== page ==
Four years ago, Ashley Owens was coaching basketball in Kingman, Arizona, when she was knocked down and suffered a painful landing. The active and healthy 31-year-old felt sharp pain when she was sitting and walking, but she pushed through and continued doing normal activities. Ashley was working as a traveling physical therapist and, days later, while lifting a patient’s legs into bed, she aggravated the injury. The pain became so severe, she could no longer walk.
For nearly a year, Ashley saw doctors and specialists and tried almost everything including medication, physical and psychological therapies, injections and nerve ablation to stop the pain. It wasn’t until she met Ali Araghi, D.O., a board-certified and fellowship-trained orthopedic spine surgeon and the director of the spine division at The CORE Institute, and underwent minimally invasive sacroiliac (SI) joint fusion surgery, that the pain was finally alleviated.
HITTING ROCK BOTTOM
As an experienced physical therapist, Ashley is very knowledgeable about how muscles and joints work together and move within the body. When she was injured, she was immediately aware that something was wrong.
“I thought I had injured my sacroiliac joint and the pain was excruciating,” she recalled. “I couldn’t function and lost the ability to take care of myself.”
The sacroiliac joint is the strong connection that is formed where the bottom of one’s spine meets the pelvis. When the sacroiliac joint is disrupted, it can cause inflammation and severe, debilitating pain in the lower back, as well as the pelvis, groin, and hip. Many physicians have a hard time identifying an SI joint injury because it does not always easily appear on diagnostic imaging studies such as MRI or X-ray.
Ashley spent the next eight months enduring physical therapy and seeing several specialists to obtain an effective treatment plan. She tried everything but her condition continued to worsen.
“Eventually, I was completely bedridden and had to move into an assisted-living facility where I spent the next two years,” she said. “The doctors I saw couldn’t help me and I thought I would never walk again.”
HOPE ON THE HORIZON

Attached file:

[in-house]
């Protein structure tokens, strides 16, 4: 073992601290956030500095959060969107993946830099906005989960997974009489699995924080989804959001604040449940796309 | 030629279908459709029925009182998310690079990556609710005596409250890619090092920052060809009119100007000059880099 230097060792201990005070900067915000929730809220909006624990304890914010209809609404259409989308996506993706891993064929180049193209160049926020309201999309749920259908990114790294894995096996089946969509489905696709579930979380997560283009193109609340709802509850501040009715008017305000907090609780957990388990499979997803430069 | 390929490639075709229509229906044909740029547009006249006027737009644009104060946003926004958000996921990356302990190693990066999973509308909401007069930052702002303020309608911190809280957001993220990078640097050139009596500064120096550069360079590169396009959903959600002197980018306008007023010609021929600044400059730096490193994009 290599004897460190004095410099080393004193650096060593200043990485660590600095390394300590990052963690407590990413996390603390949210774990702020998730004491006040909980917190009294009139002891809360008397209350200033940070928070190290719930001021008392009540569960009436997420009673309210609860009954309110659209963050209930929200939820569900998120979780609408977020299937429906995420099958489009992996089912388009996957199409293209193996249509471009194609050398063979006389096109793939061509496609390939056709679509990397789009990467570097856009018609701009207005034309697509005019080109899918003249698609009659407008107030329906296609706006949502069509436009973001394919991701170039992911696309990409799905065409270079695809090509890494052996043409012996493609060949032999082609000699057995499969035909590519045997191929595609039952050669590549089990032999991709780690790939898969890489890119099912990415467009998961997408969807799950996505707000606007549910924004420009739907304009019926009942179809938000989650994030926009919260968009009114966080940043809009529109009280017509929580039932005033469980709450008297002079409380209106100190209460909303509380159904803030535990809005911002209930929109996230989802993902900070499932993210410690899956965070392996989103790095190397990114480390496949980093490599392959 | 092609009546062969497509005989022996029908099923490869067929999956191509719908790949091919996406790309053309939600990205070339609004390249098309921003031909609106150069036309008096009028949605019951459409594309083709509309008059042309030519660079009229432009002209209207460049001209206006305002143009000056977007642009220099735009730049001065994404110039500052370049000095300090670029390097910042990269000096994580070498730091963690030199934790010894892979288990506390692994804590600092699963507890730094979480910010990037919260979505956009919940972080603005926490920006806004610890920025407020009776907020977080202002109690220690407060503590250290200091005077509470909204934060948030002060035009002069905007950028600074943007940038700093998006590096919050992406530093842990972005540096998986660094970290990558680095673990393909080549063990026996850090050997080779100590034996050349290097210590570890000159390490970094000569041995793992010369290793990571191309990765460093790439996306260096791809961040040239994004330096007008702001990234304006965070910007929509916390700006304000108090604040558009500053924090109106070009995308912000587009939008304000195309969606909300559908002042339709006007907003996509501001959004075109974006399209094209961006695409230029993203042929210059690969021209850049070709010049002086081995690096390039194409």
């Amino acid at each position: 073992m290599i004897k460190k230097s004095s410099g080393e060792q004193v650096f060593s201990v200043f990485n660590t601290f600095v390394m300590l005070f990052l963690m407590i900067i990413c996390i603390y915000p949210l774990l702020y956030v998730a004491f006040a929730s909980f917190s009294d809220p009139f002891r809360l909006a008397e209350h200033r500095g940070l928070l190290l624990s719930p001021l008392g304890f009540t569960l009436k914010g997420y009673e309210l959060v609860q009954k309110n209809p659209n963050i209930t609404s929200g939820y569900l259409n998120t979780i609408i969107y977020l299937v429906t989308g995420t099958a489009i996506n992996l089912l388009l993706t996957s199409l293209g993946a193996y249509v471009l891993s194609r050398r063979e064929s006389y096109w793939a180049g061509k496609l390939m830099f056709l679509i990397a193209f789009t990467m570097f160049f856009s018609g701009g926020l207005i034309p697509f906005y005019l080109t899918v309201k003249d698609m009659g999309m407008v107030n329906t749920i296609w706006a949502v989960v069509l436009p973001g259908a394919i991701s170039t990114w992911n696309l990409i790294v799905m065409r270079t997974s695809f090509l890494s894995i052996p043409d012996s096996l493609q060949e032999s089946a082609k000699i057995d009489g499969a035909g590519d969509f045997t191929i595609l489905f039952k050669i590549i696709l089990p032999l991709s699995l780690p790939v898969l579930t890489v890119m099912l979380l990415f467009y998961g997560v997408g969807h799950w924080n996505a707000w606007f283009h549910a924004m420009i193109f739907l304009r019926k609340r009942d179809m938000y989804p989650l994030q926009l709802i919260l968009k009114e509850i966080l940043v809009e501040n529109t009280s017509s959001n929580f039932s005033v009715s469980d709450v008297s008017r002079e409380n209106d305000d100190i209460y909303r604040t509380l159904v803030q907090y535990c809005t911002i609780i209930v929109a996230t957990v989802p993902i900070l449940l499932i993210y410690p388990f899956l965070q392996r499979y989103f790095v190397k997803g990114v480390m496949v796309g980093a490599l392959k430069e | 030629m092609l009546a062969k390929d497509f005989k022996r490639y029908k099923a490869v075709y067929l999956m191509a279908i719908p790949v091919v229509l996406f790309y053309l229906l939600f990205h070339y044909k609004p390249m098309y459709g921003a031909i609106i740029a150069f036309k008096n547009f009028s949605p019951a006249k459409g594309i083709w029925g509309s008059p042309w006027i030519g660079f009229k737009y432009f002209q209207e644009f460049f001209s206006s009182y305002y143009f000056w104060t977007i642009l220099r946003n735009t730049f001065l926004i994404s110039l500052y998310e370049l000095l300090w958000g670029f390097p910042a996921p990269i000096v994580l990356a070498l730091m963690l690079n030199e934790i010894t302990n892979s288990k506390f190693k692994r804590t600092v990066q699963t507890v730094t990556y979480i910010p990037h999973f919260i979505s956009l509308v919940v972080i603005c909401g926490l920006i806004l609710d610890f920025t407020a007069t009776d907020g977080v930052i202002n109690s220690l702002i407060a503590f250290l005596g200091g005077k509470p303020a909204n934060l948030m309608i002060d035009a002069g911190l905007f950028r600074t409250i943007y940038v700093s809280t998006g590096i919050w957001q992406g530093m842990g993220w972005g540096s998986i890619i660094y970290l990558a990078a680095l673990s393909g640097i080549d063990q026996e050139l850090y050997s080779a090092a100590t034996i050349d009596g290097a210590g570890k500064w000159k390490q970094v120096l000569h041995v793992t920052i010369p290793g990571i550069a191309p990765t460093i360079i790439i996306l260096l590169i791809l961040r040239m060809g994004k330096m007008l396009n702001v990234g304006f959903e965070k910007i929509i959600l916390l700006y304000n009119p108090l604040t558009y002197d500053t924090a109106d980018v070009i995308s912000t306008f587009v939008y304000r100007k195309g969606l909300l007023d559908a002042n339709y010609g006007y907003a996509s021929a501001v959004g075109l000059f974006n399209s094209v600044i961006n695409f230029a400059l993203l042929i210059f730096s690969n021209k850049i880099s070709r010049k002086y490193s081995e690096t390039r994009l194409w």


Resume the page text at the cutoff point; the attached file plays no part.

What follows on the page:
In September 2017, Ashley met with Dr. Ali Araghi at The CORE Institute.
“Ashley was transported by gurney to the appointment because she had no mobility,” Dr. Araghi said. “I knew she was in extremely poor condition and had exhausted all other treatment options.”
After reviewing Ashley’s medical history and performing a physical exam, Dr. Araghi consulted with the pain management team and ordered a numbing medication be injected into Ashley’s sacroiliac joint to identify the pain source.
“It was evident that the injection significantly reduced her pain,” Dr. Araghi said.
Following the appointment, Dr. Araghi determined that Ashley was a good candidate for SI joint fusion surgery, where spine surgeons fuse the sacroiliac joint during a minimally invasive procedure.
RELIEF FROM PAIN
In October 2017, Ashley underwent SI joint fusion surgery at The CORE Institute on the left side of her sacrum. Two months later, Dr. Araghi performed the surgery on her right side.
“After surgery, I was immediately able to stand and walk a few feet with a walker,” she said. “The surgeries completely resolved my pelvic pain.”
Today, Ashley goes to physical therapy and is still working on regaining strength and range of motion that was lost during the time she was bedridden. Although she admits the healing process has been slow, she is making excellent progress.
After years of enduring pain, Ashley is excited about her future.
“I’ve returned to swimming, lifting light weights and shooting hoops and hope to go skiing this winter,” she said. “I am thankful for those who helped me survive this ordeal and am filled with gratitude for my incredible family, friends, and team of healthcare professionals, including Dr. Araghi, who gave me a second chance at life.”